Former US president Donald Trump turns 77 on June 14, 2023, the day after being indicted on federal charges related to the mishandling of classified documents


  • A security expert said Trump possesses the power to declassify all classified documents
  • Elizabeth Goitein said the Constitution gave Congress the authority to check presidential power
  • One of the documents listed in the federal indictment can only be declassified through a certain statute

Former President Donald Trump, even if he was the incumbent president, didn't have the unilateral authority to declassify U.S. nuclear weapons-related documents, numerous security experts said in a report.

One of the documents listed in the federal indictment, identified as Document No. 19, can only be declassified through a statute that involves the Departments of Energy and Defense per the Atomic Energy Act, the experts said per Reuters.

The document was marked "FRD," or Formerly Restricted Data, a classification for information related to the U.S. military's use of nuclear weapons. The indictment described the document as undated and "concerning nuclear weaponry of the United States."

This is what makes this particular document unique among the other charges, which can be declassified by a simple executive order.

"The claim that he [Trump] could have declassified it is not relevant in the case of the nuclear weapons information because it was not classified by executive order but by law," Steven Aftergood, a government secrecy expert with the Federation of American Scientists, told the news outlet.

Trump, without providing any evidence, said that the documents he brought with him from the White House after stepping down in 2021 have all been declassified. But the special status of nuclear-related information makes the "weak" legal defense around declassification highly unlikely.

Prosecutors may argue that declassification is not an issue since Trump was charged under the Espionage Act, which criminalizes the unauthorized retention of "national defense information," referring to any information that may be beneficial to the country's domestic or foreign enemies.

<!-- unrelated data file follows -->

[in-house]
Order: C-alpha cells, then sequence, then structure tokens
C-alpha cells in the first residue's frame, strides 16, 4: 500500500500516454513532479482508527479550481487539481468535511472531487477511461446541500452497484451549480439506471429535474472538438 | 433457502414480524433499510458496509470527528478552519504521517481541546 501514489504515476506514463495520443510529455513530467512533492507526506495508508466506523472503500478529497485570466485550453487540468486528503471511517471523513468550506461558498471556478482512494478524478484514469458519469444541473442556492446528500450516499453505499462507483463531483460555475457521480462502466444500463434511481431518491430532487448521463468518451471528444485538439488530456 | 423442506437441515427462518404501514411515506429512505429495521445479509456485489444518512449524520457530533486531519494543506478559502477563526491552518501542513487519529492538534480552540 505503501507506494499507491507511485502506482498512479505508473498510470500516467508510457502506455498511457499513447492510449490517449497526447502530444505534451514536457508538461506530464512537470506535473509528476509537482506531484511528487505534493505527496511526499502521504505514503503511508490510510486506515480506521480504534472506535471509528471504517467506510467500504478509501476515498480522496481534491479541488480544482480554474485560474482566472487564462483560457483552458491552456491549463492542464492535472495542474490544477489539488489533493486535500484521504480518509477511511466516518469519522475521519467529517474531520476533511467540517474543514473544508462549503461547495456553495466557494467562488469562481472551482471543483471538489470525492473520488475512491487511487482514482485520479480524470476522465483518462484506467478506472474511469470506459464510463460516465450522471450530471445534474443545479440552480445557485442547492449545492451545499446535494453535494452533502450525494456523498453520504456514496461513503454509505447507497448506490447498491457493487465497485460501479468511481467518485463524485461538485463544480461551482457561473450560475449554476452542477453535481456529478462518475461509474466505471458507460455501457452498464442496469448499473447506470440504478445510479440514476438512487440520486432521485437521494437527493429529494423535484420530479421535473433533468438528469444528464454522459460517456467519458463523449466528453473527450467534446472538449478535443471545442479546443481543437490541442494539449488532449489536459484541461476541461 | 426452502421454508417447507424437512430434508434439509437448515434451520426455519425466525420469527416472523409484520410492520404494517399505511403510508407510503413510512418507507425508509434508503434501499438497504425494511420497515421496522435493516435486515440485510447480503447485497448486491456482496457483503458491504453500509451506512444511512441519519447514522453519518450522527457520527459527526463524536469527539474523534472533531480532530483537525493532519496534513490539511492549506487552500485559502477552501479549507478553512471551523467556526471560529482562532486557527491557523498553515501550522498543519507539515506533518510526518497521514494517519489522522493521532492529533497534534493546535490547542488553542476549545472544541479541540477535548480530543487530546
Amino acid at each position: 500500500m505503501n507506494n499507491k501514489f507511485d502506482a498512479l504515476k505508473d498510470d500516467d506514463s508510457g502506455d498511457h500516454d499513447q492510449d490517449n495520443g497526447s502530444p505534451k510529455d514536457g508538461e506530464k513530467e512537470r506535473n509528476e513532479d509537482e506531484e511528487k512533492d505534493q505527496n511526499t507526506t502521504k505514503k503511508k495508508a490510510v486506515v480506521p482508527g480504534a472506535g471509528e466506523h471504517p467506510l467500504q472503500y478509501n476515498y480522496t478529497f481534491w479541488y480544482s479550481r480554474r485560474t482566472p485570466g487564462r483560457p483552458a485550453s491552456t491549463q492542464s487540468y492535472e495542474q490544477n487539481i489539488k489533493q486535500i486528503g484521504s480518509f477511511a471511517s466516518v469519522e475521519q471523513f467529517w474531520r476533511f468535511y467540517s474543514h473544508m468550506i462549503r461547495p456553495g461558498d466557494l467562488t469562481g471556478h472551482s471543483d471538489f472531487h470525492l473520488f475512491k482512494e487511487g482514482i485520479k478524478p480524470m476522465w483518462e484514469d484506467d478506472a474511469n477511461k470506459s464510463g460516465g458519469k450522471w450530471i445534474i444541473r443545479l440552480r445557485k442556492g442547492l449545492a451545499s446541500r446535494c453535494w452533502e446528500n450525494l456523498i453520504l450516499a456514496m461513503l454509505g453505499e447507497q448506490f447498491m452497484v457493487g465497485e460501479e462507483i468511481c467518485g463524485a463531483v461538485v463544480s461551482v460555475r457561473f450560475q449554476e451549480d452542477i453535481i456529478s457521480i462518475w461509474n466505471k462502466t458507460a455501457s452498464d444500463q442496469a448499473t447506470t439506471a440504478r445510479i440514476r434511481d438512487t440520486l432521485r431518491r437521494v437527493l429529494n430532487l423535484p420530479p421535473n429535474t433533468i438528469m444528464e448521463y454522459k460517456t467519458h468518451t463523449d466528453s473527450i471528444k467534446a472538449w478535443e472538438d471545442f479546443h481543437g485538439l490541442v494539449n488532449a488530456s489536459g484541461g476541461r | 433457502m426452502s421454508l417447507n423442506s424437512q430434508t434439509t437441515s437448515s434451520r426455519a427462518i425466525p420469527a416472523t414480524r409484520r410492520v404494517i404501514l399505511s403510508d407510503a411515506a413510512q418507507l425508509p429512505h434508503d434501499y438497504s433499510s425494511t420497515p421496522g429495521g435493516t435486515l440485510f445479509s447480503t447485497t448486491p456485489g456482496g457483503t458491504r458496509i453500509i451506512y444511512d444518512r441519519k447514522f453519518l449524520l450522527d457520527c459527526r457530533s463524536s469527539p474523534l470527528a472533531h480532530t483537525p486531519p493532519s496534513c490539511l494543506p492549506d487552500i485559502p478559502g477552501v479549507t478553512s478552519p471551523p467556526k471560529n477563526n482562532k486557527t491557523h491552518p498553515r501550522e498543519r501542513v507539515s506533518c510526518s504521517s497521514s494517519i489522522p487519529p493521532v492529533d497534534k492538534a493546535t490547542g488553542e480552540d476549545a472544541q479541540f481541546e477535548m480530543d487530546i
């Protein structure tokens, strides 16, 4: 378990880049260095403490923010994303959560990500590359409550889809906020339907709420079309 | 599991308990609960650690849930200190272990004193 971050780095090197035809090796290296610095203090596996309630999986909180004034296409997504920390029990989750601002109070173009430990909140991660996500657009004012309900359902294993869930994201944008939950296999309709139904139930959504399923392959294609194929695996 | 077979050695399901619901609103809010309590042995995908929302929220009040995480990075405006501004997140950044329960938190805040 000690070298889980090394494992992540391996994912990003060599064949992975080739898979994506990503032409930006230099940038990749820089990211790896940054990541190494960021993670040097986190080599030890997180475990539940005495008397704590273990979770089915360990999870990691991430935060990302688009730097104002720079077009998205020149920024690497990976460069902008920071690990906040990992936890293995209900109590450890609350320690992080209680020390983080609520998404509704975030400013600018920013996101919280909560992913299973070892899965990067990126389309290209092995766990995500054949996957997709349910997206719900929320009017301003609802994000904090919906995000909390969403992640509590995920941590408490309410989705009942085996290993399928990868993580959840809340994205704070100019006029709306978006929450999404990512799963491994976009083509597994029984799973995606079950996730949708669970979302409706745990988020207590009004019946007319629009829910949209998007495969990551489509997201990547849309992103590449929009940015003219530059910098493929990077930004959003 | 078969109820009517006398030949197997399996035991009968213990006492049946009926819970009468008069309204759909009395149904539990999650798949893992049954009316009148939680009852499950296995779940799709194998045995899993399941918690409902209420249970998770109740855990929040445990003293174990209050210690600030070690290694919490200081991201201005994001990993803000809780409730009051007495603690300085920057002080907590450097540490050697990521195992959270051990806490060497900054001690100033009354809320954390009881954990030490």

Aftergood and other security experts contend that the Atomic Energy Act (AEA) of 1954 - which governs the U.S. nuclear arsenal under the Department of Energy - laid down a specific process for declassifying data related to the country's nuclear weapons.

"The statute is very clear. There's nothing that says the president can make that decision," an anonymous U.S. national security official told Reuters.

However, David Jonas, a former general counsel for the U.S. National Nuclear Security Administration, a division of the Energy Department that oversees the nuclear arsenal, said that Trump possessed the power to declassify all classified documents under the "unitary executive theory."

The theory provides that Congress cannot limit a president's control over the executive branch of the government.

"The president is the executive branch, and so he can declassify anything that is nuclear information," Jonas said.

But Elizabeth Goitein of the Brennan Center for Justice said that the Constitution gave Congress the authority to check presidential power related to most national security issues, and "there is no question it can legislate in this area."

Trump could request for the declassification of FRD materials, but the process has "got to go through both DOE (Department of Energy) and DOD (Department of Defense). And it takes forever," Director of the National Security Archive Thomas Blanton said.

Aftergood also said that FRD documents must be stored in a properly secured space and "sticking it in your bathroom would not qualify."

Former US president Donald Trump delivers remarks at Trump National Golf Club Bedminster in Bedminster, New Jersey, on June 13, 2023